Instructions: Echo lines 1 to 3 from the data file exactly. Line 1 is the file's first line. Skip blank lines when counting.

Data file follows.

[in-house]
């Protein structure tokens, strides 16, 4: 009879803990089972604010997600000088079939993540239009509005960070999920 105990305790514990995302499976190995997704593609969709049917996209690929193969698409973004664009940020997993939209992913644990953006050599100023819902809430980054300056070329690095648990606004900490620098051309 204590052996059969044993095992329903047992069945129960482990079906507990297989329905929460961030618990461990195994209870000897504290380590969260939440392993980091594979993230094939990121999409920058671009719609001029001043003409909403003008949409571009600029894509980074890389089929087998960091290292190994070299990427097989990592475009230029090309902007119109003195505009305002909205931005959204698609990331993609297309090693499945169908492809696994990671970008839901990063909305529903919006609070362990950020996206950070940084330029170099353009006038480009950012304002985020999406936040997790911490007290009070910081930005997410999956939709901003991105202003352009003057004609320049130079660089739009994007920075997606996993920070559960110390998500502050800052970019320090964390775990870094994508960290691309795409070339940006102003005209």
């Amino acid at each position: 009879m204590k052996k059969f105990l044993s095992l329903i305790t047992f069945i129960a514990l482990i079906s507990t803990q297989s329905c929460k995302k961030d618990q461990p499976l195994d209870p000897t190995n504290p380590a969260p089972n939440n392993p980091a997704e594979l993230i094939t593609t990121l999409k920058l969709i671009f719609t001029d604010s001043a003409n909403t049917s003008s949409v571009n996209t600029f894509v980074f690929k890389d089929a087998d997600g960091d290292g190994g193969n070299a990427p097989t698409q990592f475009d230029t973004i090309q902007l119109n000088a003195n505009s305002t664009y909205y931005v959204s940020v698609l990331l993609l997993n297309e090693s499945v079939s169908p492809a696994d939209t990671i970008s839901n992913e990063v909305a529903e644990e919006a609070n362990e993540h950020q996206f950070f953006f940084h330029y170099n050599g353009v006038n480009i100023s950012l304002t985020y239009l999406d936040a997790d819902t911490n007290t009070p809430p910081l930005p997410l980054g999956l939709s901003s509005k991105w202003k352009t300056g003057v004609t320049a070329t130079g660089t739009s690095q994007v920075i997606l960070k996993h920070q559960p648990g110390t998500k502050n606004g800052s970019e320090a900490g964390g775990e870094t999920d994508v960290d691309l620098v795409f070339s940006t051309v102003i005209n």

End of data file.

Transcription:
[in-house]
């Protein structure tokens, strides 16, 4: 009879803990089972604010997600000088079939993540239009509005960070999920 105990305790514990995302499976190995997704593609969709049917996209690929193969698409973004664009940020997993939209992913644990953006050599100023819902809430980054300056070329690095648990606004900490620098051309 204590052996059969044993095992329903047992069945129960482990079906507990297989329905929460961030618990461990195994209870000897504290380590969260939440392993980091594979993230094939990121999409920058671009719609001029001043003409909403003008949409571009600029894509980074890389089929087998960091290292190994070299990427097989990592475009230029090309902007119109003195505009305002909205931005959204698609990331993609297309090693499945169908492809696994990671970008839901990063909305529903919006609070362990950020996206950070940084330029170099353009006038480009950012304002985020999406936040997790911490007290009070910081930005997410999956939709901003991105202003352009003057004609320049130079660089739009994007920075997606996993920070559960110390998500502050800052970019320090964390775990870094994508960290691309795409070339940006102003005209």
């Amino acid at each position: 009879m204590k052996k059969f105990l044993s095992l329903i305790t047992f069945i129960a514990l482990i079906s507990t803990q297989s329905c929460k995302k961030d618990q461990p499976l195994d209870p000897t190995n504290p380590a969260p089972n939440n392993p980091a997704e594979l993230i094939t593609t990121l999409k920058l969709i671009f719609t001029d604010s001043a003409n909403t049917s003008s949409v571009n996209t600029f894509v980074f690929k890389d089929a087998d997600g960091d290292g190994g193969n070299a990427p097989t698409q990592f475009d230029t973004i090309q902007l119109n000088a003195n505009s305002t664009y909205y931005v959204s940020v698609l990331l993609l997993n297309e090693s499945v079939s169908p492809a696994d939209t990671i970008s839901n992913e990063v909305a529903e644990e919006a609070n362990e993540h950020q996206f950070f953006f940084h330029y170099n050599g353009v006038n480009i100023s950012l304002t985020y239009l999406d936040a997790d819902t911490n007290t009070p809430p910081l930005p997410l980054g999956l939709s901003s509005k991105w202003k352009t300056g003057v004609t320049a070329t130079g660089t739009s690095q994007v920075i997606l960070k996993h920070q559960p648990g110390t998500k502050n606004g800052s970019e320090a900490g964390g775990e870094t999920d994508v960290d691309l620098v795409f070339s940006t051309v102003i005209n």